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Congressional Republicans are poised to introduce legislation to nix the NLRB’s expanded definition of joint employment under the National Labor Relations Act and shield some employers from having to collectively bargain with workers.
But it’s not clear if the measure will include amendments of other workplace laws.
The National Labor Relations Board in 2015 ruled in Browning-Ferris Industries of California Inc. that a business or organization with indirect control over contractors, franchisees, or staffing agency workers can be considered their joint employer for bargaining and liability purposes. A federal appeals court in Washington, D.C., is currently hearing an appeal of the case.
Some conservative lawmakers are hoping to have a bill out in the next two weeks, Rep. Bradley Byrne (R-Ala.), House Education and the Workforce Committee member and a former labor lawyer, told Bloomberg BNA. Various business groups are also participating in drafting and fine tuning the proposal.
“I’d like to do it yesterday, but sometimes you’ve got to let these things take their time until everybody’s comfortable,” Byrne said. “I would love to get something introduced before we leave for the August break so we have something we’re working on when we get back.”
Business groups and other employer advocates have argued that the Browning-Ferris ruling unfairly extends liability and harms small business owners in particular. Labor unions and employee advocates contend that a reversal would weaken worker protections and enable employers to skirt legal standards for the workplace.
Measures to roll back the ruling, including the Protecting Local Business Opportunity Act ( H.R. 3459, S. 2015), were floated last Congress in both chambers. Republicans gained support from a handful of moderate House Democrats, but the bills ultimately failed to reach the Senate floor for a vote. Similarly, new legislation could pass in the House but likely would have little chance in the Senate, where it would need the support of at least eight Democrats to avoid a filibuster.
The scope of the upcoming legislation has yet to be determined, according to several lawmakers and groups, including the U.S. Chamber of Commerce, involved in crafting the proposal. That’s partly due to the question of whether the bill’s language will extend to the definitions of employer under the Fair Labor Standards Act and the Occupational Safety and Health Act. Those statutes require employers to pay minimum wages and overtime and to provide certain safety protections on the job.
“I think we want to see some activity on modernizing” both the NLRA and the FLSA, said Rep. Tim Walberg (R-Mich.), chairman of the Education and the Workforce Subcommittee on Health, Employment, Labor and Pensions. “I mean those are two old laws and weren’t made for anything that we have in the present world,” he told Bloomberg BNA.
Walberg and Rep. Virginia Foxx (R-N.C.), the workforce committee chair, said they are not aware of the specifics of any joint employer legislation being considered.
Byrne told Bloomberg BNA that he’d like the eventual bill to “apply to as many of the different labor and employment statutes as we can make it apply to.”
There are some laws “that are maybe not as important as others, but I’d like to get it as consistent across a statutory platform as we can make it,” he said. Most of his Republican colleagues generally agree that the legislation should apply broadly across statutes, Byrne said.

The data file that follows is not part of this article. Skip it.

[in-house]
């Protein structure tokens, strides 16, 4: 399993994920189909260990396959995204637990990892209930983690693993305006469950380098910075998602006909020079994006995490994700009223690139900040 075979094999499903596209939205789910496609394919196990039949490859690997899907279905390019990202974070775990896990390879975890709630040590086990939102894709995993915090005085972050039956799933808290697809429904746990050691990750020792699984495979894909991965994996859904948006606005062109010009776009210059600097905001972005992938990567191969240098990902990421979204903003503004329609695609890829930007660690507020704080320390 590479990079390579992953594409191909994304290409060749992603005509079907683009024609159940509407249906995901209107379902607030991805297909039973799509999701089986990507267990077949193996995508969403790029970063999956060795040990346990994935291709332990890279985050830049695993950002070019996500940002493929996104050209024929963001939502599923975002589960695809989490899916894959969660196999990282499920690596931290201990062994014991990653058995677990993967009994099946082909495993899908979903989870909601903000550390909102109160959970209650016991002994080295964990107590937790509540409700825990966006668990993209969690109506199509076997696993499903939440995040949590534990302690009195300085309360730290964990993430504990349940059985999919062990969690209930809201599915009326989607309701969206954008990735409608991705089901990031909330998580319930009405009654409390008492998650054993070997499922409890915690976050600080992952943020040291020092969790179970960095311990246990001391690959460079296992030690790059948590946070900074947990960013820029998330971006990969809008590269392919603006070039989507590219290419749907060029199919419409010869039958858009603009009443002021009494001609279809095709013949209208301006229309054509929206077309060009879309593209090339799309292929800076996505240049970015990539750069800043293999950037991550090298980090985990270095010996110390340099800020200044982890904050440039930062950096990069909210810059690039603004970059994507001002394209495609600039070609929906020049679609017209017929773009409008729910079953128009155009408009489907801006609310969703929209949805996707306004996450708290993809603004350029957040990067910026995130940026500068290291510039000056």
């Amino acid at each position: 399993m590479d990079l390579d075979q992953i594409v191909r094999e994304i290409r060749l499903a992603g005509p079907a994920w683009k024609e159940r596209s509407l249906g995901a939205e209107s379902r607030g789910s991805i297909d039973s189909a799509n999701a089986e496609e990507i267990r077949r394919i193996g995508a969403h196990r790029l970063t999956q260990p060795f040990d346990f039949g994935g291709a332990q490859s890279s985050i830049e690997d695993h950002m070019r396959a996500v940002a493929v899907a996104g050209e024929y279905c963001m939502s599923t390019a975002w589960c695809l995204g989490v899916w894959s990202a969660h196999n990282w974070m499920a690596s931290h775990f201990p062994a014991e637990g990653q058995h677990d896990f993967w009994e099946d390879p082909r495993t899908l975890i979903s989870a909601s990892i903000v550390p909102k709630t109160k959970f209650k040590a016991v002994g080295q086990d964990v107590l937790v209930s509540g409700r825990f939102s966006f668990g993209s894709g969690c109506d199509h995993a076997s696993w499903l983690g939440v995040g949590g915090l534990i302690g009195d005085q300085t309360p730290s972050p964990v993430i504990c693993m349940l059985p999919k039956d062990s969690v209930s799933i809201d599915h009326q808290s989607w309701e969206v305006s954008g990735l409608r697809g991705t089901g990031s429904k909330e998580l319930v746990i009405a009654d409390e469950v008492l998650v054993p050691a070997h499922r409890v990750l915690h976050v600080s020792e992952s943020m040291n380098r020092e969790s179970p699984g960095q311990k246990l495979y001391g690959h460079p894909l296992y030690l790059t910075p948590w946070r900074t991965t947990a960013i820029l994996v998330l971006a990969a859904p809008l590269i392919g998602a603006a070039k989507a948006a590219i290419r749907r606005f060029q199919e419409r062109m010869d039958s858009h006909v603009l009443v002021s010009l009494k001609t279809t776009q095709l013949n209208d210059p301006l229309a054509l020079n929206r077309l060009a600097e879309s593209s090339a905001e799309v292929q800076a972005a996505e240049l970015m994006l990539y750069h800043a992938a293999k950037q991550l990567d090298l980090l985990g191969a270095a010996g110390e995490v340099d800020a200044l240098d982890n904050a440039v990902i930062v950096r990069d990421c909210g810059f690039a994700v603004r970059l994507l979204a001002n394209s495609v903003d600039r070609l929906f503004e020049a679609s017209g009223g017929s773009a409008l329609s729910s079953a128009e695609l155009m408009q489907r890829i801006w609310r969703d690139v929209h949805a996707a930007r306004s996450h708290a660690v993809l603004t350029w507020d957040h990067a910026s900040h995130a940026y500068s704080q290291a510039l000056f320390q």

Republicans this week signaled that legislation may be introduced soon. The committee July 5 announced a full hearing titled “Redefining Joint Employer Standards: Barriers to Job Creation and Entrepreneurship.” Similar hearings have historically been held around the introduction of related legislation.
Bethany Aronhalt, a spokeswoman for Foxx, did not respond to Bloomberg BNA’s requests for comment July 5 and 6.
Employee advocates and committee members such as Rep. Mark Takano (Calif.), ranking Democrat of the Workforce Protections subcommittee, are poised to challenge the joint employer legislation.
“The joint employer standard under the NLRA ensures that employers cannot outsource accountability for following workplace law,” Takano told Bloomberg BNA July 5. “Any effort to repeal this standard would weaken protections for workers, contradict court rulings, and demonstrate yet again that Congressional Republicans and President Trump will take every opportunity to put the interests of corporations over the needs of working families.”
“The Teamsters Union will oppose any legislation that makes it easier for employers to manipulate the system to shortchange their workers,” Teamsters President James Hoffa told Bloomberg BNA July 5. “We cannot allow any legislation that will further undercut the rights of working Americans to become law.”
Republican’s crafting of new legislation comes amid a recent groundswell of lobbyist activity aimed at convincing some Democrats— especially those up for re-election in 2018 in states that voted for President Donald Trump—to side with Republicans.
McDonald’s, for example, has tapped several lobbyists with congressional Democratic ties as part of its efforts to get the lawmakers to side with it on the issue.
House Republicans are also seeking appropriations riders to roll back Browning-Ferris and some other recent NLRB decisions, including decisions that streamlined unionization procedures and that recognized “micro units” within a larger workforce for bargaining purposes.
Copyright © 2017 The Bureau of National Affairs, Inc. All Rights Reserved.
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